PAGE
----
This is not really a special dish, but it happens to be a favorite.
The main ingredients vary. The choice cuts for the dish are: pata, goto, gilagid, buntot, bituka, punta de pecho, kamto, and sometimes chicken or pork meat. Below is one way of cooking this dish:
1 kilo of any or a combination of the above cuts of meat
3 cloves garlic, minced
1 onion, sliced
2 tablespoons fat
3 tablespoons atsuete water
1/2 cup toasted peanuts ground to a paste
1/2 cup toasted rice, powdered
3 eggplants, cut into thick strips
1 bundle sitaw (around 12 strings)
1 young banana bud, sliced crosswise
enough bagoong for sauce
Wash the meat carefully
Cover with enough water and boil
Lower the fire and simmer until meats are tender
Remove the meat from the stock; cut into serving pieces.
Saute the garlic and onions in fat.
Add the meat and atsuete water; cook for 5 minutes stirring every now and then
Add the peanuts and ground rice
Transfer the mixture to the kettle with the stock.
Season with a little salt.
Add all the vegetables and cook until done.
Serve hot with bagoong. Serves 10 to 12
This dish is rich in flavor and consistency, and it is very satisfying. It is a combination dish, using coconut milk which is local ingredient and a dash of curry powder which gives it a distinct foreign taste. Chicken curry prepared this way:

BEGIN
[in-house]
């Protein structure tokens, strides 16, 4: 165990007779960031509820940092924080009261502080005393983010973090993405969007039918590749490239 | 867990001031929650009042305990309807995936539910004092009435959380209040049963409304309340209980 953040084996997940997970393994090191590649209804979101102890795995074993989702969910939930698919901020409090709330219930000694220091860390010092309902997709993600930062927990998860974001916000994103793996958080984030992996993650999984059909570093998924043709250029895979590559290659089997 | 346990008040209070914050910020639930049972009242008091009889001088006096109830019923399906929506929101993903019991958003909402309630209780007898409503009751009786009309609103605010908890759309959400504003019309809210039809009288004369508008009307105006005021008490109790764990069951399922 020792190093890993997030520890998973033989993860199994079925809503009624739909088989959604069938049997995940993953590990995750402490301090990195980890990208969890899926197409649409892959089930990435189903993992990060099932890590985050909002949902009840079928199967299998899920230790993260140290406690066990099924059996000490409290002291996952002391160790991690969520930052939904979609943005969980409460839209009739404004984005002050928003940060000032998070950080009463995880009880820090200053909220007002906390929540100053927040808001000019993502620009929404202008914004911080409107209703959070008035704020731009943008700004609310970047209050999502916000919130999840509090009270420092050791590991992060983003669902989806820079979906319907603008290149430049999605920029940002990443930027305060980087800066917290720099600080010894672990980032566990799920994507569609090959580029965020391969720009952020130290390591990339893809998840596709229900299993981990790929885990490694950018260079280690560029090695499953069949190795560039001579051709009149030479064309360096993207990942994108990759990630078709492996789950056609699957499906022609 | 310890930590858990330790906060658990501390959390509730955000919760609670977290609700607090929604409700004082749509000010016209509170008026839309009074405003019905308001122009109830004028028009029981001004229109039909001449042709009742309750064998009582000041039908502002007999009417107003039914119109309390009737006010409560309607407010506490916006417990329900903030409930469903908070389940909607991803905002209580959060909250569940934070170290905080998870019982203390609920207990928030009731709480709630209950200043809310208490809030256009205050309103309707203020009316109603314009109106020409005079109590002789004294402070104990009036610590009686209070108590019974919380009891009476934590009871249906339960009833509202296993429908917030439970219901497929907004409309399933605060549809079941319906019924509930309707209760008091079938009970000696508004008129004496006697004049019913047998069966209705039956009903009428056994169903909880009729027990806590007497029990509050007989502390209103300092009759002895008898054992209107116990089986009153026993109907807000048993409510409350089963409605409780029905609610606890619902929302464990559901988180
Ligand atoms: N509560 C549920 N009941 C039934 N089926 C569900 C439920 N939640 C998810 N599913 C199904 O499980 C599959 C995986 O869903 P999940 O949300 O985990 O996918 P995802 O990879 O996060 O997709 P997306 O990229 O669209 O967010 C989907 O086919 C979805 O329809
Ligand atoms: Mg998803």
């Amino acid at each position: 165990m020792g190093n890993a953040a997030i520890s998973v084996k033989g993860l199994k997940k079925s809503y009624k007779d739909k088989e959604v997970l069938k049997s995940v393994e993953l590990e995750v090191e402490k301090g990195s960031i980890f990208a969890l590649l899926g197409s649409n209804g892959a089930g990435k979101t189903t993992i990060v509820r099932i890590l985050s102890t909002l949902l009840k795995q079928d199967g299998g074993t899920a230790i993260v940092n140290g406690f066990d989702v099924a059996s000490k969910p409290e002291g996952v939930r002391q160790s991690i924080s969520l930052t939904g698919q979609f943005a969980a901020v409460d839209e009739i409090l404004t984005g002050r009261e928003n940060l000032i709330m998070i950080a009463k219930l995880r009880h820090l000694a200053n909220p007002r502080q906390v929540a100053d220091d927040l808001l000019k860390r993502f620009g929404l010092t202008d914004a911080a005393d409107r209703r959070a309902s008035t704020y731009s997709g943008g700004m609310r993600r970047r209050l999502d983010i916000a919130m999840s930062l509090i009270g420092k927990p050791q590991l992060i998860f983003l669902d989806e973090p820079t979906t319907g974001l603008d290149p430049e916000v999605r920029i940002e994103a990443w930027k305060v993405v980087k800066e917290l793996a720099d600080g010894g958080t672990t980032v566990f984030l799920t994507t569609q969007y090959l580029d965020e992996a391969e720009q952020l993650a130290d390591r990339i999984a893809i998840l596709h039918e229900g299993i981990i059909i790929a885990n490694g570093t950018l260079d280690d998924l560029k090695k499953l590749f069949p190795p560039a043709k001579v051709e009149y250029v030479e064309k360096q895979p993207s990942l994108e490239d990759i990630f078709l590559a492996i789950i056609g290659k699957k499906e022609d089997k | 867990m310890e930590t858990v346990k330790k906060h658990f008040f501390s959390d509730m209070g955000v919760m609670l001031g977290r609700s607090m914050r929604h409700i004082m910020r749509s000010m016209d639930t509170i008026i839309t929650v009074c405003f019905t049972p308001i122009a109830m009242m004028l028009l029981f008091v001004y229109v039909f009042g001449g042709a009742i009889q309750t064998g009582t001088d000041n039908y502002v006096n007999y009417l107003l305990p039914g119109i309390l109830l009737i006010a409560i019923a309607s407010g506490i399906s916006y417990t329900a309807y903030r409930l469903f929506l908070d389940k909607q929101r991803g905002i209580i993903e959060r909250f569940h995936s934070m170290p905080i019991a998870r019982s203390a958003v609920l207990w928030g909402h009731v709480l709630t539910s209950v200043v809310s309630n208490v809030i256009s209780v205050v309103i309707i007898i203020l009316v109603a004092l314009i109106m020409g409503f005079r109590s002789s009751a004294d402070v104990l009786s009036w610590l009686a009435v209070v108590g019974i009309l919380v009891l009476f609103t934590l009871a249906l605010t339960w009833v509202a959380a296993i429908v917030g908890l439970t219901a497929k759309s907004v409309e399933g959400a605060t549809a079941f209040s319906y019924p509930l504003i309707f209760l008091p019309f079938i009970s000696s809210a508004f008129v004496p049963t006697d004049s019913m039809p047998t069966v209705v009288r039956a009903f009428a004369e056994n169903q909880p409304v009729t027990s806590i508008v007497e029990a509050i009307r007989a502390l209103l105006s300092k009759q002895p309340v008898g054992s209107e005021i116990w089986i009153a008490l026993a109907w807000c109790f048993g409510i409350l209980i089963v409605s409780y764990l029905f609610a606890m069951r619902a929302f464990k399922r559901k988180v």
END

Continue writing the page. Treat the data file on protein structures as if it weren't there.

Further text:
5 cloves garlic, minced
1 onion, sliced
2 tomatoes, diced
3 tablespoons lard
1 chicken, dressed (weighing about 1-1/2 kilos), and cut into serving pieces
1/2 cup vinegar
salt and pepper to taste
3 teaspoons curry powder
2 cups thick coconut milk
2 red peppers, cut into strips
Saute the garlic, onion, and tomatoes in lard.
Add the chicken to fry a little.
Season with salt and pepper.
Add the vinegar; boil; then add the coconut milk and stir continuously to prevent curdling.
Cover and cook slowly until chicken is tender.
Add curry powder and red peppers.
Cook until done.
Serve hot. Serves 12 to 15